State Rep. says blogs are falsely claiming his bill will grant suicide for mentally disabled

Delaware State Representative Paul Baumbach wants to set the record straight about his end of life bill for terminally ill patients after national blogs have come out claiming it would push suicide on the intellectually disabled.

Rep. Baumbach said the blogs paint a false picture that his bill, House Bill 160, will act as a form of euthanasia for the intellectually disabled when in actuality his legislation adds protections for them.

"The facts are these are not exaggerations these are lies and these are not articles these are posts on blogs in which you can do anything. You don't have a reporter like yourself actually checking things, you just have someone writing whatever they want," Rep. Baumbach said.

State Rep. says blogs are falsely claiming his bill will push suicide on mentally disabled

Delaware State Representative Paul Baumbach

"In this case, they're taking somewhere around one tenth of the truth and making up nine tenths of it. This bill at the beginning and through the end is one where the patient is making the decisions. This is not euthanasia, this is not killing anyone, and yet there are people who are lying and publishing it on national blogs."

The End of Life Options Act would create a set of procedures for adults to request the medication they could use to end their life, but only after receiving or passing counseling, a physician's evaluation, and a waiting period when given legitimate life expectancy while suffering from a terminal illness. 

Various national blogs have claimed an amendment in the bill 'pushes assisted suicide on intellectually disabled people,' which Rep. Baumbach said was flat out lies and instead acts as a safeguard that protects mentally disabled Delawareans.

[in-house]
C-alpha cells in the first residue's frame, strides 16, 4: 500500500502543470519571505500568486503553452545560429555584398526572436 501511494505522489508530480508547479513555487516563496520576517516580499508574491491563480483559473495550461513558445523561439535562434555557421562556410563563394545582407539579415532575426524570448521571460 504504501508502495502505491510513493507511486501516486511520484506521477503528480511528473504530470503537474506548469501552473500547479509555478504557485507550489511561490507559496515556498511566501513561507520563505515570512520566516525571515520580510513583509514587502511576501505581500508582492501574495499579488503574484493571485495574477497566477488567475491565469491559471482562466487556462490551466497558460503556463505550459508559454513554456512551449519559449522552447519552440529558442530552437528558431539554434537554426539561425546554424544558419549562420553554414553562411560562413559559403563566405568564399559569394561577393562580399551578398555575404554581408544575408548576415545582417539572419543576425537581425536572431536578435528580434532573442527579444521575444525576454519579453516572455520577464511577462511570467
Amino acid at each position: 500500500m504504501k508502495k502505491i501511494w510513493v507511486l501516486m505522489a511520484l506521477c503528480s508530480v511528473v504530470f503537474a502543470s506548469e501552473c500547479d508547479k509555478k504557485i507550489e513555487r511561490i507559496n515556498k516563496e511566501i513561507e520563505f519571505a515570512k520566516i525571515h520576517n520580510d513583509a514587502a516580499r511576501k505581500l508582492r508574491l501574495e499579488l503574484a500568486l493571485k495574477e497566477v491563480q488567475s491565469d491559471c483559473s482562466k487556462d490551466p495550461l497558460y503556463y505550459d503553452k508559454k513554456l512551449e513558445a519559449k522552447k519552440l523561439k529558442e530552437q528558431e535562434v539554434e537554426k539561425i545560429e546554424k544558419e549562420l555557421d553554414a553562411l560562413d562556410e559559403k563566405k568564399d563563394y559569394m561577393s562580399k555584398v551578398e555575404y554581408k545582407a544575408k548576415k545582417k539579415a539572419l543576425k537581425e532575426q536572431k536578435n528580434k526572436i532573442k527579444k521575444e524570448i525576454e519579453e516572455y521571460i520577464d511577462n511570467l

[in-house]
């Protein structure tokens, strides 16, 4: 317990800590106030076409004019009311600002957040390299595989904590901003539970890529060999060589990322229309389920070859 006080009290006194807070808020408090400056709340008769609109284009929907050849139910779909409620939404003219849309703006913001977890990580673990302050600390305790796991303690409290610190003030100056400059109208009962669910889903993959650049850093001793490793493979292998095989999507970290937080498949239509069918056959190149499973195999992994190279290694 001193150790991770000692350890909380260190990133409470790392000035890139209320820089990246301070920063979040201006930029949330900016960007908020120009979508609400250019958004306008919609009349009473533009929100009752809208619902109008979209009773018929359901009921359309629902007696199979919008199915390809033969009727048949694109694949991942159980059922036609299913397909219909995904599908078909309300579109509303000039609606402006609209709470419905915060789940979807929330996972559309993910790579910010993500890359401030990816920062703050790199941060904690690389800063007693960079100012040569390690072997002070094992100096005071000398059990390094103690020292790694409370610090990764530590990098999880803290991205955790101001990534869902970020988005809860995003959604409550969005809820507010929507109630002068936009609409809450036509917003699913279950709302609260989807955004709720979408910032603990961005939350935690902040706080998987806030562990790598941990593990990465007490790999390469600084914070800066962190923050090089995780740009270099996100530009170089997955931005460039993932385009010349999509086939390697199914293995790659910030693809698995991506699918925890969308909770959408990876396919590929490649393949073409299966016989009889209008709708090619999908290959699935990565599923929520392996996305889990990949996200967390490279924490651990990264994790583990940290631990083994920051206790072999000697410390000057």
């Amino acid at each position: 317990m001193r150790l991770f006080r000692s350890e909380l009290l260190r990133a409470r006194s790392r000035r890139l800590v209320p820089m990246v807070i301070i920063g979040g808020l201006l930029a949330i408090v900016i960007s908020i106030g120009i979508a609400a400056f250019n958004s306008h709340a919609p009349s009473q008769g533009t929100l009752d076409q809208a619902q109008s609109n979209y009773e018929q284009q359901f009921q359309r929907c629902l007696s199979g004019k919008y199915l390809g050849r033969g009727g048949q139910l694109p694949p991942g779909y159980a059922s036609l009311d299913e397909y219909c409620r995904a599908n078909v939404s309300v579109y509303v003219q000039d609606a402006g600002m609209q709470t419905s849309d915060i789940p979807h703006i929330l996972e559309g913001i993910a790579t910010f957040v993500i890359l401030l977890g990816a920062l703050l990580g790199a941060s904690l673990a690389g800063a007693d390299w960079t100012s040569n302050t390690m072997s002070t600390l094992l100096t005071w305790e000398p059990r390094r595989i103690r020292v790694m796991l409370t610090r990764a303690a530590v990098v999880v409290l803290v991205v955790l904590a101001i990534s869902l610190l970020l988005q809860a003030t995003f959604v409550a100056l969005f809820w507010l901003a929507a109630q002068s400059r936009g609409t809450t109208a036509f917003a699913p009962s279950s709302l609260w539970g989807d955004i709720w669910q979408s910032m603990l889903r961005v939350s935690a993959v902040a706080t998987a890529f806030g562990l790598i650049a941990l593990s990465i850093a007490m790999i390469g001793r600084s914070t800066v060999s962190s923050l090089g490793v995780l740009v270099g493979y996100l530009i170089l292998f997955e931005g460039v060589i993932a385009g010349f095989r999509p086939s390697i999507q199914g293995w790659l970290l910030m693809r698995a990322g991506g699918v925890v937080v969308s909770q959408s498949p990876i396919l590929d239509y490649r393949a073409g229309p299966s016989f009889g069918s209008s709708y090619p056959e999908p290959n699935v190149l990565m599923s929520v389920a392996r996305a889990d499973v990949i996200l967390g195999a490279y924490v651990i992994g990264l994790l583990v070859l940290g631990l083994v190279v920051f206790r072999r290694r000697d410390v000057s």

"As far as the amendment, the amendment is a safeguard. This is not something that jeopardizes somebody with intellectual disabilities, but rather it adds an additional protection for them," said Rep. Baumbach. 

"There is a spectrum of intellectual disabilities: there are those who are not able to make their own legal and medical decisions and they're not eligible for this, but there are those who have minor intellectual disabilities and its one that require they take more time to make their decisions, and what this amendment does is it gives them that more time and ensures that all the instructions from their physicians are in writing and work with a clinically license social worker to understand those instructions."

The amendment states that patients who have a documented intellectual disability can consult with a physician who will be required to provide information refer them to a licensed clinical social worker.

The social worker would be used to ensure that mentally disabled patients fully understand all information before medication could be prescribed to end their life if approved by a physician beforehand.  

In an interview last year, after the bill was introduced, Rep. Baumbach claimed it would be a great benefit to senior citizens in Sussex County.

"In Sussex County what you have is a high concentration of senior citizens, and seniors citizens get this, and if you have this discussion at lunch at the senior centers in Sussex you're going to find notable support," said Rep. Baumbach.

"This is not a suicide bill. Suicide is a question of life and death, this is a question of death and death. This is a dying person; there's going to be people dying with less pain with this Bill. You're enabling people, who wish, to make that decision to end their suffering during their dying days, that's not suicide."

On January 19, the amendment passed and was attached to the legislation which passed committee and awaits consideration in the House. 

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